France Ditches Reliance on Meat in Climate Bill

The country that gave the world foie gras, coq au vin and le steak frites is being asked to scale back its meat-heavy diet in favour of vegetarian options, as France embarks on a historic “culture shift” that will bring sweeping changes to all aspects of society.

Meat will be off the menu at least one day a week in schools, while vegetarian options will be standard in public catering, and chefs will be trained in how to prepare healthy and toothsome plant-based meals.


The proposals have, perhaps unsurprisingly, sparked howls of outrage among French cuisine traditionalists, but have been welcomed by many young people. Barbara Pompili, minister for ecological transition, said the country’s wide-ranging plan to reach net zero greenhouse gas emissions would improve health and wellbeing, while providing a big boost to the economy.


“Developing a vegetarian menu offer is about freedom as much as ecology,” she said. “Vegetarians must be able to find menus that cater to their needs in their canteens. This is especially true for young people, among whom the proportion of vegetarians is twice as high as the rest of the population.”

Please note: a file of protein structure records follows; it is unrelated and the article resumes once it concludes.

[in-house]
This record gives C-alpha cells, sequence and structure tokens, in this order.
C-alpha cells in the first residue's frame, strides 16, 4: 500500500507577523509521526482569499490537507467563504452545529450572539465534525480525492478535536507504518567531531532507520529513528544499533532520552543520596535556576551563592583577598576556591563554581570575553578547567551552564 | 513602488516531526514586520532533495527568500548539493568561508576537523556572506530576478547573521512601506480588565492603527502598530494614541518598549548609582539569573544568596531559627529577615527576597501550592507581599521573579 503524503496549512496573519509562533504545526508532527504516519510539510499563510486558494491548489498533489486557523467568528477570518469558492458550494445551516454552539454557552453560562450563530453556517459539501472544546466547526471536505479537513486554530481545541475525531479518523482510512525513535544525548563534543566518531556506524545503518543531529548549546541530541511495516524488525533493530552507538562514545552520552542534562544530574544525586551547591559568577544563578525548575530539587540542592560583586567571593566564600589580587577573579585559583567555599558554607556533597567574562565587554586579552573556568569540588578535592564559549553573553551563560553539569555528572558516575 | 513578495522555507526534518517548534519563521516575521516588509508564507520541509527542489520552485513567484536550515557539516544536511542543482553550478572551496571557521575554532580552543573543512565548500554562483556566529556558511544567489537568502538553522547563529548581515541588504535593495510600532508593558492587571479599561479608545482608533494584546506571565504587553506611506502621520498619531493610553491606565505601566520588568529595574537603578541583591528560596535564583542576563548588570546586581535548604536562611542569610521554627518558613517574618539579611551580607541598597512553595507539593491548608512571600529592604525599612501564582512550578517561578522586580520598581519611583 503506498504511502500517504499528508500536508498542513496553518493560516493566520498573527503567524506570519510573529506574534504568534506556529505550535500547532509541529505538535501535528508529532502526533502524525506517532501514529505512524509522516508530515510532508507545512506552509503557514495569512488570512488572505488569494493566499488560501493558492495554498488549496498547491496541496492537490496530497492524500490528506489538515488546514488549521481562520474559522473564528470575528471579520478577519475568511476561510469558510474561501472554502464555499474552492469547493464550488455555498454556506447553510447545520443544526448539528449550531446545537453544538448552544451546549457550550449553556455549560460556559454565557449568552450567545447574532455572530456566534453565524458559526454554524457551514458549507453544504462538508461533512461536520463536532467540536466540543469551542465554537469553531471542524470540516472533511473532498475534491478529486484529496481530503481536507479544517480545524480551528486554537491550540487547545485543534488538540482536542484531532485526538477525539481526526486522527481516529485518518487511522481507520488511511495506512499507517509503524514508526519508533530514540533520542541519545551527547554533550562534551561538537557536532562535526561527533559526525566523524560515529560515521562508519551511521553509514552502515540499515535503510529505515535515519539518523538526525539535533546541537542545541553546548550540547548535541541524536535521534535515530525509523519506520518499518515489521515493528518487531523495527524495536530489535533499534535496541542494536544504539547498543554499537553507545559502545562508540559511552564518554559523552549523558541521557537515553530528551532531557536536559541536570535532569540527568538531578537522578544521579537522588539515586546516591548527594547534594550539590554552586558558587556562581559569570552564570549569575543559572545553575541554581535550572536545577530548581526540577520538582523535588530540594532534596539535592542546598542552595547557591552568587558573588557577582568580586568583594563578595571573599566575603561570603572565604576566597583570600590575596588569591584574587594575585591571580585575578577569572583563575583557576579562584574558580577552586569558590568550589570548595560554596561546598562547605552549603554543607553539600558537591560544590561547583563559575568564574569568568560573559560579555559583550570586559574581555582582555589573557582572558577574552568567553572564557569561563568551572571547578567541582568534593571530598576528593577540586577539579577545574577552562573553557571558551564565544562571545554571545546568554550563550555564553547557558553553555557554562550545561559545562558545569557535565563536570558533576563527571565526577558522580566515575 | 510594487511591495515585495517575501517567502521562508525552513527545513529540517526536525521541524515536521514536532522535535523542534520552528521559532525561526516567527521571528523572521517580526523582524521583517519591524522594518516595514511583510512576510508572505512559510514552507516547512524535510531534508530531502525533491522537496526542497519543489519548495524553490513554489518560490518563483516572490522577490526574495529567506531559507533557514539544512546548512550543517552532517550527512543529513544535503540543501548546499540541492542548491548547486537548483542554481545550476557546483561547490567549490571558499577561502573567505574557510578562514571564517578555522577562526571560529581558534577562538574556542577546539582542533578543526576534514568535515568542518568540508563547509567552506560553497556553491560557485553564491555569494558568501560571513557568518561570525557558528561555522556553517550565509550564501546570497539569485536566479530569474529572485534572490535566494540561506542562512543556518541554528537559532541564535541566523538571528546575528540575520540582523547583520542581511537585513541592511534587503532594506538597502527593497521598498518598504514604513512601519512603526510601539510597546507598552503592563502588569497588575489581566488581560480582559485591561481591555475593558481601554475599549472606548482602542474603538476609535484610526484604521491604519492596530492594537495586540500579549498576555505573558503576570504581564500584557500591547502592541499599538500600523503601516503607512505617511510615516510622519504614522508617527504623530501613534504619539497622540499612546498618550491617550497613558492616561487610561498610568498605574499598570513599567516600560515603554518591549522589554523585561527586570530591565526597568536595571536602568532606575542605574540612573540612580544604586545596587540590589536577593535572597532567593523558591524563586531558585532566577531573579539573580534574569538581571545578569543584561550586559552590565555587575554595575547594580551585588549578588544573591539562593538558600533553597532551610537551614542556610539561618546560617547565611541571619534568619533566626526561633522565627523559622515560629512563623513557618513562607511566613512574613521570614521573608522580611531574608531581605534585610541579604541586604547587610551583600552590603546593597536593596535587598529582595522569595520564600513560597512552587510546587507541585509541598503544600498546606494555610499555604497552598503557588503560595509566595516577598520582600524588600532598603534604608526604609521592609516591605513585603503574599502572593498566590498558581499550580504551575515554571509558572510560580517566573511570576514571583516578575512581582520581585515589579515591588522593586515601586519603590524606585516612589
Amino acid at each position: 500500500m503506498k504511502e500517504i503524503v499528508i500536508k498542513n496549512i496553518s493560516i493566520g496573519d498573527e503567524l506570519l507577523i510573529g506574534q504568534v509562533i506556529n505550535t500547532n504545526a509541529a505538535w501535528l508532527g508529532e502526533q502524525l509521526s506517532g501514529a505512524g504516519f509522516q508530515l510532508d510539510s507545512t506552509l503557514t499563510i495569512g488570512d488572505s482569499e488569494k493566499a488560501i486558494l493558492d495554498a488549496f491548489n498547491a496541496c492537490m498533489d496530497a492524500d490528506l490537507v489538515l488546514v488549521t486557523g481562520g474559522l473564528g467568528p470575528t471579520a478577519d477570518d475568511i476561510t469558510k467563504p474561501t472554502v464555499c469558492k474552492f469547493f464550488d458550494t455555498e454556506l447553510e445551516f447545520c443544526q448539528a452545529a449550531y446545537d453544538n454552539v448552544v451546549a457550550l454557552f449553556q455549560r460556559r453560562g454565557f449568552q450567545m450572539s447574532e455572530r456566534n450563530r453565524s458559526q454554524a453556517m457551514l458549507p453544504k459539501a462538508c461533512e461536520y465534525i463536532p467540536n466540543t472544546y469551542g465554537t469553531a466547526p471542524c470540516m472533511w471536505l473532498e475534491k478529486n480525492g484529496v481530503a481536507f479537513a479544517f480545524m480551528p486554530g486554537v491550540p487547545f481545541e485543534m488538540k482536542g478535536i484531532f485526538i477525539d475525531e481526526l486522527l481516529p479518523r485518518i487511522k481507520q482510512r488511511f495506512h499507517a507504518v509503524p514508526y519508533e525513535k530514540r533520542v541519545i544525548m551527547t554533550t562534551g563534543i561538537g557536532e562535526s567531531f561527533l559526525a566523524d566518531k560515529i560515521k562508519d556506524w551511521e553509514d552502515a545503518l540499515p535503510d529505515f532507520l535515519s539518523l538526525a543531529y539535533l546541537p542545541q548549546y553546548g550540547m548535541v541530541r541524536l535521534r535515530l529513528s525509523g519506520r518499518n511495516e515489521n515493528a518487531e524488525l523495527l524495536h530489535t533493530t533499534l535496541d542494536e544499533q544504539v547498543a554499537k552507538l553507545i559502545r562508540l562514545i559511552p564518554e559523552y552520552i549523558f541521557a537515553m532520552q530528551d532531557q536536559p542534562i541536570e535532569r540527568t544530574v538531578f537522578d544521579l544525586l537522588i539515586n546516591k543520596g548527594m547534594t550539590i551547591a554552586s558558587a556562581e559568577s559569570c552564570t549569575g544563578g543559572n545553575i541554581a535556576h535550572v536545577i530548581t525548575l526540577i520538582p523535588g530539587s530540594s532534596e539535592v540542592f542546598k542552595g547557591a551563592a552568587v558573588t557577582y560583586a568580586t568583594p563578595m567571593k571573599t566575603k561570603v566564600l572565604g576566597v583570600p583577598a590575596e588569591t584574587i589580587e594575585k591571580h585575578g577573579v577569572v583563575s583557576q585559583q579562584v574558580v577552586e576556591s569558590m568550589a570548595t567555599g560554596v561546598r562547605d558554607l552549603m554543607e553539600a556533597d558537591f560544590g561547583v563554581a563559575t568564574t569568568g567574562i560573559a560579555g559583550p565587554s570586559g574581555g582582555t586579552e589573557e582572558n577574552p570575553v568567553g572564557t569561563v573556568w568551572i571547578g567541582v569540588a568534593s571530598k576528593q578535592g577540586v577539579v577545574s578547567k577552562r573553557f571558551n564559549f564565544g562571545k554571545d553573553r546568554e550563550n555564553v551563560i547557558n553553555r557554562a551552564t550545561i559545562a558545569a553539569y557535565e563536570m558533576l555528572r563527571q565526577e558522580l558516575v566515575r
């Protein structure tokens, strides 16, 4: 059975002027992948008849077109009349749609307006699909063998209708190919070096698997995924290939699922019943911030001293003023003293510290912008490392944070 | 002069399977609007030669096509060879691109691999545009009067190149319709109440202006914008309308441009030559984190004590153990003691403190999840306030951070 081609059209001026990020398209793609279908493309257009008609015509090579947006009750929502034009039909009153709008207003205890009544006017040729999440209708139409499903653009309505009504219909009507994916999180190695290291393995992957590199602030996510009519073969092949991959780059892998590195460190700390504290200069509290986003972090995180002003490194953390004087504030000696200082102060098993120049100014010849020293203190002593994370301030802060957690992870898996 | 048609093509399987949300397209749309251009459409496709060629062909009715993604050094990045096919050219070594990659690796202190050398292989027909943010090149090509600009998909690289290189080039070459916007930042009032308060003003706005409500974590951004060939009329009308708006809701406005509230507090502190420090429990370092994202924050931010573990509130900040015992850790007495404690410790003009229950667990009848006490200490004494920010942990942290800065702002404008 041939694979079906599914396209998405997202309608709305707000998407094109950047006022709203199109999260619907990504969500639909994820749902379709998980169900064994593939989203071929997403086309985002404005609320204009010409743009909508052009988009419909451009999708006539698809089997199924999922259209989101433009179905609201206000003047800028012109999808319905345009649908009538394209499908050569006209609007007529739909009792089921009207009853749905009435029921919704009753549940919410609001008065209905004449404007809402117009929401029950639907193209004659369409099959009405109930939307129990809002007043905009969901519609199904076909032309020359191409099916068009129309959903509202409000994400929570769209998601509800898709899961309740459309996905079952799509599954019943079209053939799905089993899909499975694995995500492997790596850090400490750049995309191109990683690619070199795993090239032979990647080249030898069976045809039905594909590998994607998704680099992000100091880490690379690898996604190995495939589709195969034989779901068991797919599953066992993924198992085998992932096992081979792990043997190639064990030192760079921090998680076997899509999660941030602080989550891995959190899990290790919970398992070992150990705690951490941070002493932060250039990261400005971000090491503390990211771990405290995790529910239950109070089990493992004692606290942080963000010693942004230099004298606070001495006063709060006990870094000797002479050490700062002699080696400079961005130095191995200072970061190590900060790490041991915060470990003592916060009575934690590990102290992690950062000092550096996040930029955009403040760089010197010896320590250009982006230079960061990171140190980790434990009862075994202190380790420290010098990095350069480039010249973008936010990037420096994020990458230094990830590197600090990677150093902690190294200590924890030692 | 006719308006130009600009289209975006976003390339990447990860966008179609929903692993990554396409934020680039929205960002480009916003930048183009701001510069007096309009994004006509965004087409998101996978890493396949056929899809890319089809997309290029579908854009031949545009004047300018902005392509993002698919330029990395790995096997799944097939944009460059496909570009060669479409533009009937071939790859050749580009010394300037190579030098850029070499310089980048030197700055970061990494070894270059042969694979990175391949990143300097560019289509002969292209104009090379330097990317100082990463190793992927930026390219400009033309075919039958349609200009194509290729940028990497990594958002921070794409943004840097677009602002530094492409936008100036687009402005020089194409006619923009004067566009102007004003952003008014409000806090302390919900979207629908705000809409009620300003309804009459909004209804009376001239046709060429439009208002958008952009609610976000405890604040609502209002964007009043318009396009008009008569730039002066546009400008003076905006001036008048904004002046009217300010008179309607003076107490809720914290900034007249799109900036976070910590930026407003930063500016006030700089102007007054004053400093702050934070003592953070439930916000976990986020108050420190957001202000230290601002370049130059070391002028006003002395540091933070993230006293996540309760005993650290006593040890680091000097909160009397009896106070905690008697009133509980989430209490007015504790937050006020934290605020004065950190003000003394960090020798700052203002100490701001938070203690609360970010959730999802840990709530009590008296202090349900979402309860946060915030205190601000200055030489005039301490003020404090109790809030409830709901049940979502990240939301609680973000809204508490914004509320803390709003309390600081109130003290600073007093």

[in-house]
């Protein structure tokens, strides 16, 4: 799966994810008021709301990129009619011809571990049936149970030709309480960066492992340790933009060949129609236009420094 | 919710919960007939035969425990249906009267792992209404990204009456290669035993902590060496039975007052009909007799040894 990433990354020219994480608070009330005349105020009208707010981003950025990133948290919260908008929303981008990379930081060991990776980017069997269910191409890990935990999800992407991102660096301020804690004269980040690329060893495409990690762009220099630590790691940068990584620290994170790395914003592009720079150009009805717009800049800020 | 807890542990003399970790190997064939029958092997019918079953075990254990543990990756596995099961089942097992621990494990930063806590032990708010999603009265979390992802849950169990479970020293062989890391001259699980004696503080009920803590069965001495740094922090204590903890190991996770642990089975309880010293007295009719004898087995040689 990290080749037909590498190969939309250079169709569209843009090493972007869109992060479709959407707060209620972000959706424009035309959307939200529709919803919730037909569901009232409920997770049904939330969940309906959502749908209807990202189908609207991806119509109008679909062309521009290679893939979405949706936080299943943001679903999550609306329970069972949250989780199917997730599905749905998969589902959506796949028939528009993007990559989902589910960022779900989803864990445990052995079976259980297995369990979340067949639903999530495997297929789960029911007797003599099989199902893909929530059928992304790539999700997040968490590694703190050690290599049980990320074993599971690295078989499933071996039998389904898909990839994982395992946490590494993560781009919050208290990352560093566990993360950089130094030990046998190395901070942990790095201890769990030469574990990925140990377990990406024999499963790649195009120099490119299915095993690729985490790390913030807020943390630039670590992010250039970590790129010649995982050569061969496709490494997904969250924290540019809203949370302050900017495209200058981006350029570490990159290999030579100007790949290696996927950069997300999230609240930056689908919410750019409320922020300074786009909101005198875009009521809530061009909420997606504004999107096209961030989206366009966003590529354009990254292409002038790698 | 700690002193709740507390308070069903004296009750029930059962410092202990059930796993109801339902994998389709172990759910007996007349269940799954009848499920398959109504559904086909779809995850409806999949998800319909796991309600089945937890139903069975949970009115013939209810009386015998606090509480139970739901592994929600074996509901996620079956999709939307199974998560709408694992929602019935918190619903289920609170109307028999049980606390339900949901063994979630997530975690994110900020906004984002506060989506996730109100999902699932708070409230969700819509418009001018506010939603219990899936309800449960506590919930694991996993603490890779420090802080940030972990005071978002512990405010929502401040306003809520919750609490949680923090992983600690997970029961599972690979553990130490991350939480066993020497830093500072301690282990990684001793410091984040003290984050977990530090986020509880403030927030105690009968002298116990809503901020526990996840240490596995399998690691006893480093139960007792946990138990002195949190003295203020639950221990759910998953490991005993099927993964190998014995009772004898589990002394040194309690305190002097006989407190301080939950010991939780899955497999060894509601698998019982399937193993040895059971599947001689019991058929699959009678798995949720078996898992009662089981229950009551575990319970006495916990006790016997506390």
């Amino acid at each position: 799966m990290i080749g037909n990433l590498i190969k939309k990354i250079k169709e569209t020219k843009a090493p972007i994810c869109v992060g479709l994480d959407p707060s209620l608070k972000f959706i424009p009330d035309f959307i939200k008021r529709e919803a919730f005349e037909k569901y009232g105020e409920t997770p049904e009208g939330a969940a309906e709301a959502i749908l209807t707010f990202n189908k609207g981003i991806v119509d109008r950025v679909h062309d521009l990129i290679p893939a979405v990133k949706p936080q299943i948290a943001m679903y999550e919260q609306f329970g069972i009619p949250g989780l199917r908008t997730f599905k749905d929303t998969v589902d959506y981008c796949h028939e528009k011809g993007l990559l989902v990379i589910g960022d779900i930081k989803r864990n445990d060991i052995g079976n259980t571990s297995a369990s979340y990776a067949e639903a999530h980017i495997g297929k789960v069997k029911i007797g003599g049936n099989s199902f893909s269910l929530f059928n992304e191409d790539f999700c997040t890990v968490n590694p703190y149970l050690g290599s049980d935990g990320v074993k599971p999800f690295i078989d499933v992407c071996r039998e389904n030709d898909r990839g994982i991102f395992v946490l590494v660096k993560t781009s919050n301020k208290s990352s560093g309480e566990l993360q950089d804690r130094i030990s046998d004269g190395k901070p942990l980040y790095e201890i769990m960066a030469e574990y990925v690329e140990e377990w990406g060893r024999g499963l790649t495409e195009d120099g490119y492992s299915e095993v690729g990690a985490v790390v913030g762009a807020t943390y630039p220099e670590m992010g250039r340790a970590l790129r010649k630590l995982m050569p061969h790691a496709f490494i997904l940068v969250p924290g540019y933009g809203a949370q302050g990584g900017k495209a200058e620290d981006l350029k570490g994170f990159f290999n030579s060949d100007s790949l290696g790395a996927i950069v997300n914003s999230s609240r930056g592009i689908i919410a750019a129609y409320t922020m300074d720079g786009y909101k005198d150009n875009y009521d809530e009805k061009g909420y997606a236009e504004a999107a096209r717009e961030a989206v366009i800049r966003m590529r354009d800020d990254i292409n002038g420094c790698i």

France is not the first to introduce plant based catering in schools. The city of Milan, Italy, was an early mover in this philosophy when, in 2015, it decided to test the benefits of this thinking and reduce its CO2 emissions by lowering meat consumption in one specific sector: the city’s school canteens. Five years after tweaking schools’ cafeteria menus, the Italian city managed to achieve a 20 percent reduction in its greenhouse gas emissions - the equivalent of taking about 13,000 cars off the road.

The French parliament is now considering the new climate and resilience bill, which includes: one compulsory vegetarian menu a week in all schools; one daily vegetarian choice in all state-run canteens, including government establishments and universities; training for canteen staff to guarantee high-quality vegetarian menus; and the stipulation that from 2024, 60 percent of the meat served in mass catering must meet minimum quality requirements, which are likely to favour meat produced in France over imports.


Pompili said the changes would boost French farming by emphasising local food, while reducing carbon.


An earlier sign of the impending shift in French tastes and cuisine, came in January this year when a vegan restaurant in south-west France won a Michelin star - the first for an establishment serving only animal-free products in the country.

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